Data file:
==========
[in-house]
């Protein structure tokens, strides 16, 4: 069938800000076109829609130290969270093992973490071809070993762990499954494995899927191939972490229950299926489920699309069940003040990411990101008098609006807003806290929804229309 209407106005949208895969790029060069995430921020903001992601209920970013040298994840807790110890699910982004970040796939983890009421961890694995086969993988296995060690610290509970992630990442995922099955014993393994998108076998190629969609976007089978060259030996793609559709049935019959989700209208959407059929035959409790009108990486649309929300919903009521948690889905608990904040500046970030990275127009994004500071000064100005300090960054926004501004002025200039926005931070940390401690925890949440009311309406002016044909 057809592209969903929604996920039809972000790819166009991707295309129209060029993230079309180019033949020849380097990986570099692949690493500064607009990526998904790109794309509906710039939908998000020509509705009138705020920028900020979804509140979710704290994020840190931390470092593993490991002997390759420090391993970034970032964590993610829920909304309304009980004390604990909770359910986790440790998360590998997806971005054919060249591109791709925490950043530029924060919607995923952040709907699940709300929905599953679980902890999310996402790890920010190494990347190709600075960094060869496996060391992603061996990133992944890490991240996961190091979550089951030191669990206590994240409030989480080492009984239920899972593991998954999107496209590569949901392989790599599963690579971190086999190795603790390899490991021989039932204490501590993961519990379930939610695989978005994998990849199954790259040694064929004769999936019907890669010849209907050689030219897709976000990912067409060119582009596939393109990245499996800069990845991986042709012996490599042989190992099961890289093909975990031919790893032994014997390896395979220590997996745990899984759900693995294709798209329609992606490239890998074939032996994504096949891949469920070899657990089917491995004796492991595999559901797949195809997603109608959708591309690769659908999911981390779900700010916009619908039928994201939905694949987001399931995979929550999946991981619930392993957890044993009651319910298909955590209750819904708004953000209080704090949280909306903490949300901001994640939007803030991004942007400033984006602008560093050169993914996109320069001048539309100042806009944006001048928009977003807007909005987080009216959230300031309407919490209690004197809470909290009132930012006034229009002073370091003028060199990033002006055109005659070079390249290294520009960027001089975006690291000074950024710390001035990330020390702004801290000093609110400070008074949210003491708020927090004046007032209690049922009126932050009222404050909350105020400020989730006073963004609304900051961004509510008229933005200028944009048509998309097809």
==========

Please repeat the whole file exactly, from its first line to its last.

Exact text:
[in-house]
């Protein structure tokens, strides 16, 4: 069938800000076109829609130290969270093992973490071809070993762990499954494995899927191939972490229950299926489920699309069940003040990411990101008098609006807003806290929804229309 209407106005949208895969790029060069995430921020903001992601209920970013040298994840807790110890699910982004970040796939983890009421961890694995086969993988296995060690610290509970992630990442995922099955014993393994998108076998190629969609976007089978060259030996793609559709049935019959989700209208959407059929035959409790009108990486649309929300919903009521948690889905608990904040500046970030990275127009994004500071000064100005300090960054926004501004002025200039926005931070940390401690925890949440009311309406002016044909 057809592209969903929604996920039809972000790819166009991707295309129209060029993230079309180019033949020849380097990986570099692949690493500064607009990526998904790109794309509906710039939908998000020509509705009138705020920028900020979804509140979710704290994020840190931390470092593993490991002997390759420090391993970034970032964590993610829920909304309304009980004390604990909770359910986790440790998360590998997806971005054919060249591109791709925490950043530029924060919607995923952040709907699940709300929905599953679980902890999310996402790890920010190494990347190709600075960094060869496996060391992603061996990133992944890490991240996961190091979550089951030191669990206590994240409030989480080492009984239920899972593991998954999107496209590569949901392989790599599963690579971190086999190795603790390899490991021989039932204490501590993961519990379930939610695989978005994998990849199954790259040694064929004769999936019907890669010849209907050689030219897709976000990912067409060119582009596939393109990245499996800069990845991986042709012996490599042989190992099961890289093909975990031919790893032994014997390896395979220590997996745990899984759900693995294709798209329609992606490239890998074939032996994504096949891949469920070899657990089917491995004796492991595999559901797949195809997603109608959708591309690769659908999911981390779900700010916009619908039928994201939905694949987001399931995979929550999946991981619930392993957890044993009651319910298909955590209750819904708004953000209080704090949280909306903490949300901001994640939007803030991004942007400033984006602008560093050169993914996109320069001048539309100042806009944006001048928009977003807007909005987080009216959230300031309407919490209690004197809470909290009132930012006034229009002073370091003028060199990033002006055109005659070079390249290294520009960027001089975006690291000074950024710390001035990330020390702004801290000093609110400070008074949210003491708020927090004046007032209690049922009126932050009222404050909350105020400020989730006073963004609304900051961004509510008229933005200028944009048509998309097809």